Isn’t This a Pretty Limited Search Effect?
An objection at this point may be that since this only works with personalized search, its effectiveness as a search strategy is limited.
This is true, but you should always keep in mind that the most effective search strategy isn’t always just showing up for as many searchers as possible. It can be vastly more important to show up for targeted searchers; that is, for searchers who are more likely to want to see your content. Those who have at one time or another added you to a Google circle or to their Gmail contacts are certainly more likely to be in that group.
When those people are doing searches relevant to what your brand is about, wouldn’t you want to be pushed up in their results for free?
How to Take Advantage of the Google+ Personalized Search Effect
Here are my top takeaways if you want to use this to your best advantage:
- Have properly set up Google+ personal profiles and brand pages. If you have a local business, make sure to create a local Google My Business Page for each location of your business. If you are an online or trans-local business, set up a non-local Google+ brand page and cross-link it (make your official site the primary URL for the page, and link back from the home page of that site to your Google+ page). If possible, also make use of your personal profile, and those of any employees or associates who are willing.
- Work to gain Google+ followers. How to do that is beyond the scope of this post, but a primary tactic should be to create great content directly on Google+, then share those posts elsewhere to get people to see the value of your G+ page and make them want to follow it. Include a call to action in your shares asking them to circle you on Google+. Be sure to feature a link to your Google+ page prominently on your site and in communications such as your brand newsletters. In my recent MozCon presentation I outlined a strategy for bringing in new followers from outside Google+ using expert Hangouts.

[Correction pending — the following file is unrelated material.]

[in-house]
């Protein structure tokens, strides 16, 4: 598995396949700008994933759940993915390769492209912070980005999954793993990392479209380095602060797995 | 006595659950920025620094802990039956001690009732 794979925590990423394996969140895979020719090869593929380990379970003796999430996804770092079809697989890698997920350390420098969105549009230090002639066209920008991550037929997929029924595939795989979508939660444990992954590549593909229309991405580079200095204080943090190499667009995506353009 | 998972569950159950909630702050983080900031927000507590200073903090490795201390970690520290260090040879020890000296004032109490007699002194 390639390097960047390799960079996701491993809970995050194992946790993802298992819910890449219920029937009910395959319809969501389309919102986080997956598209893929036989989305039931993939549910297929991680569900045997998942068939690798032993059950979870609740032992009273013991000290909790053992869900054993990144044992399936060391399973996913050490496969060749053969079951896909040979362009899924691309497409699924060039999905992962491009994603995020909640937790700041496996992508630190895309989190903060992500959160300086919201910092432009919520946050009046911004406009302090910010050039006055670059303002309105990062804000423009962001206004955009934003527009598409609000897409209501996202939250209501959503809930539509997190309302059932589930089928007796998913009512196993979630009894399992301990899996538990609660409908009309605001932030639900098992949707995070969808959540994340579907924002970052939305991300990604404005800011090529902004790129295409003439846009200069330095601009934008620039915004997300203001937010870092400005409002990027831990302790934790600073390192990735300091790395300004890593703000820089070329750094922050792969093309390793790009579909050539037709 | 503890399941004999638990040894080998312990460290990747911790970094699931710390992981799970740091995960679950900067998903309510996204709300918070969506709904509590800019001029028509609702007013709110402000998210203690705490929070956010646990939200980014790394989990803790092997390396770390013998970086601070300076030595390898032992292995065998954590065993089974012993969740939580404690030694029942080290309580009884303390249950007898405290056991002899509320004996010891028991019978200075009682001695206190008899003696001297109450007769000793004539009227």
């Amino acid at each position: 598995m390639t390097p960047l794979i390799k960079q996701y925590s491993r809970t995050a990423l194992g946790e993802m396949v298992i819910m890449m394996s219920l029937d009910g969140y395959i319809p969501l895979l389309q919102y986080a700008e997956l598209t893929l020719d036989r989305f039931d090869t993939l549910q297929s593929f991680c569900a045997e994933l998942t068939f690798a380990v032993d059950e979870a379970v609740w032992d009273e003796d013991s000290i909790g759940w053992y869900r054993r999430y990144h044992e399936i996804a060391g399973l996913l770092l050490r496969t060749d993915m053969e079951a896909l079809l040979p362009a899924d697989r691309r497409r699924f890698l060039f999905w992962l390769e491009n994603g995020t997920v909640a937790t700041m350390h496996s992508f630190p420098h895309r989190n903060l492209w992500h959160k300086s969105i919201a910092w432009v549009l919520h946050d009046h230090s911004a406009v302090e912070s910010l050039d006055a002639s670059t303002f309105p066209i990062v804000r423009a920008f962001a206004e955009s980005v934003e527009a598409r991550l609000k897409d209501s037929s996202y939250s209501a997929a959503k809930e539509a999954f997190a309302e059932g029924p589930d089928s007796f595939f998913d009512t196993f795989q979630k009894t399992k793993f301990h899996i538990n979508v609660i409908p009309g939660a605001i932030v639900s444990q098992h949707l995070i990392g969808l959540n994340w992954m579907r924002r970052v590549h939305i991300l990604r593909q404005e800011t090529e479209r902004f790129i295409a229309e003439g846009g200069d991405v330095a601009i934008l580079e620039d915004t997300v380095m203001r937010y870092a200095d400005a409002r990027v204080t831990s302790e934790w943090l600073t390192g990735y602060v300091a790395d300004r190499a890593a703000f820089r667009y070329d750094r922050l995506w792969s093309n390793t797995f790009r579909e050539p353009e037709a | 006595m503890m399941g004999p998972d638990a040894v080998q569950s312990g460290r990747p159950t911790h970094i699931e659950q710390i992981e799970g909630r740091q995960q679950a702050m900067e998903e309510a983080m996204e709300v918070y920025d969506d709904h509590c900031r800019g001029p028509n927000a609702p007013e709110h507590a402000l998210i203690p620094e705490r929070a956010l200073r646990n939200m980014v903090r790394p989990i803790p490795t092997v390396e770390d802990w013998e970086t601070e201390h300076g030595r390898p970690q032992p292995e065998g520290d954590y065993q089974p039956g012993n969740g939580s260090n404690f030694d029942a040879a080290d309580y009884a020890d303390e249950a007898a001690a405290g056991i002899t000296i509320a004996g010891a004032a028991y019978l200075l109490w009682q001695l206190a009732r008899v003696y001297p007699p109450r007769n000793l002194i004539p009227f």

- Incentivize engagement. Work hard to get engagement with others on Google+. Regularly post really useful content, and optimize those posts to make them more likely to be shared on Google+ (use great images, bolded headlines, extended content). Ask for engagement: ask an open-ended question or encourage resharing.
Bonus: Hangout Show Alerts for Brands in Search!
Updating the post because my friend Ben Fisher just spotted another great Google+ feature for brands: Alerts for Live Hangout Shows in search. Read his post and analysis at that link.
If your brand is hosting a live Hangout On Air event Google may now show this type of alert in search when people search for your brand:
The alert appears up to three hours before the scheduled event time and remains until the end of the live event. Clicking anywhere on it takes you to the event page.